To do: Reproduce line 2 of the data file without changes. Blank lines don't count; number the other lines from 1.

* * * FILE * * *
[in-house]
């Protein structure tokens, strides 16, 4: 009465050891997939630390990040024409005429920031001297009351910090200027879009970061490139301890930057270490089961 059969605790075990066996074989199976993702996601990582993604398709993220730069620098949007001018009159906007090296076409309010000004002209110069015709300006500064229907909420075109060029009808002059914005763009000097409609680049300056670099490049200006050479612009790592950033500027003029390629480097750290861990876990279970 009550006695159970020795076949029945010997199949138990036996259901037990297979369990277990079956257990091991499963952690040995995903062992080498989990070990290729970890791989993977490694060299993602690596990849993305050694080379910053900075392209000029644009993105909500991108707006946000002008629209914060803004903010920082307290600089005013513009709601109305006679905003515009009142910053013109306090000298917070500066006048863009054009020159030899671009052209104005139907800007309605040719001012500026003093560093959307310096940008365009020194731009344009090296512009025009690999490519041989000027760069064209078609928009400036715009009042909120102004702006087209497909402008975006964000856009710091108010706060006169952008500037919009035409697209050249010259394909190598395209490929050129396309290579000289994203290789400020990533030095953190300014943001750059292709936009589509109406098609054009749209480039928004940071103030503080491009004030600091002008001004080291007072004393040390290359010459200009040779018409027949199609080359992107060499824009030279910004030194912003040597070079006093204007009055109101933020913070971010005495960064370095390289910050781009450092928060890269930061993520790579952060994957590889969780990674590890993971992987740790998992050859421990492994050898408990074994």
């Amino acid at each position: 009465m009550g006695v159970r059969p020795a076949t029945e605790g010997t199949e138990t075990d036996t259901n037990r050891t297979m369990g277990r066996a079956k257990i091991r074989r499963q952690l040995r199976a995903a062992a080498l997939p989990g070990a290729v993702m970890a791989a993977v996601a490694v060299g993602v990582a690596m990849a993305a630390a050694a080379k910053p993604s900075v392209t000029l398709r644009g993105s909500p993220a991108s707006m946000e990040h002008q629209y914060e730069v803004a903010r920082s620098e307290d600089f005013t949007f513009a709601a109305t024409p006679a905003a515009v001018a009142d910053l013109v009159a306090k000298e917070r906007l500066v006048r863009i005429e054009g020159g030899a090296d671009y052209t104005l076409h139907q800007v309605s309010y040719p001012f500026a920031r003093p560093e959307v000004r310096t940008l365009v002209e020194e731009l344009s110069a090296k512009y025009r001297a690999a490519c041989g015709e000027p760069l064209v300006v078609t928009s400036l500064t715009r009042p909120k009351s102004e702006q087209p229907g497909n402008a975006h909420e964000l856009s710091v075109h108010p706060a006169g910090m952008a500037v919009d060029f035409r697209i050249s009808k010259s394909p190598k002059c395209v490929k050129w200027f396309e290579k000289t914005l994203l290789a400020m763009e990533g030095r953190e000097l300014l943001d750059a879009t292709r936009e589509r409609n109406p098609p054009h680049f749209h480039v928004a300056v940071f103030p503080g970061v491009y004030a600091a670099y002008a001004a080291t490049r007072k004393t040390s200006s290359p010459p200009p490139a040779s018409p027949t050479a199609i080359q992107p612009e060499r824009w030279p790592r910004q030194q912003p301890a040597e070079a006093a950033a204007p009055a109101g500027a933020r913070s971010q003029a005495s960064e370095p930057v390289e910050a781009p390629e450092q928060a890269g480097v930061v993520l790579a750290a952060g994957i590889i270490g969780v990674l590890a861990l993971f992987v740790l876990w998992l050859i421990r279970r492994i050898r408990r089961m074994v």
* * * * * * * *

């Protein structure tokens, strides 16, 4: 009465050891997939630390990040024409005429920031001297009351910090200027879009970061490139301890930057270490089961 059969605790075990066996074989199976993702996601990582993604398709993220730069620098949007001018009159906007090296076409309010000004002209110069015709300006500064229907909420075109060029009808002059914005763009000097409609680049300056670099490049200006050479612009790592950033500027003029390629480097750290861990876990279970 009550006695159970020795076949029945010997199949138990036996259901037990297979369990277990079956257990091991499963952690040995995903062992080498989990070990290729970890791989993977490694060299993602690596990849993305050694080379910053900075392209000029644009993105909500991108707006946000002008629209914060803004903010920082307290600089005013513009709601109305006679905003515009009142910053013109306090000298917070500066006048863009054009020159030899671009052209104005139907800007309605040719001012500026003093560093959307310096940008365009020194731009344009090296512009025009690999490519041989000027760069064209078609928009400036715009009042909120102004702006087209497909402008975006964000856009710091108010706060006169952008500037919009035409697209050249010259394909190598395209490929050129396309290579000289994203290789400020990533030095953190300014943001750059292709936009589509109406098609054009749209480039928004940071103030503080491009004030600091002008001004080291007072004393040390290359010459200009040779018409027949199609080359992107060499824009030279910004030194912003040597070079006093204007009055109101933020913070971010005495960064370095390289910050781009450092928060890269930061993520790579952060994957590889969780990674590890993971992987740790998992050859421990492994050898408990074994």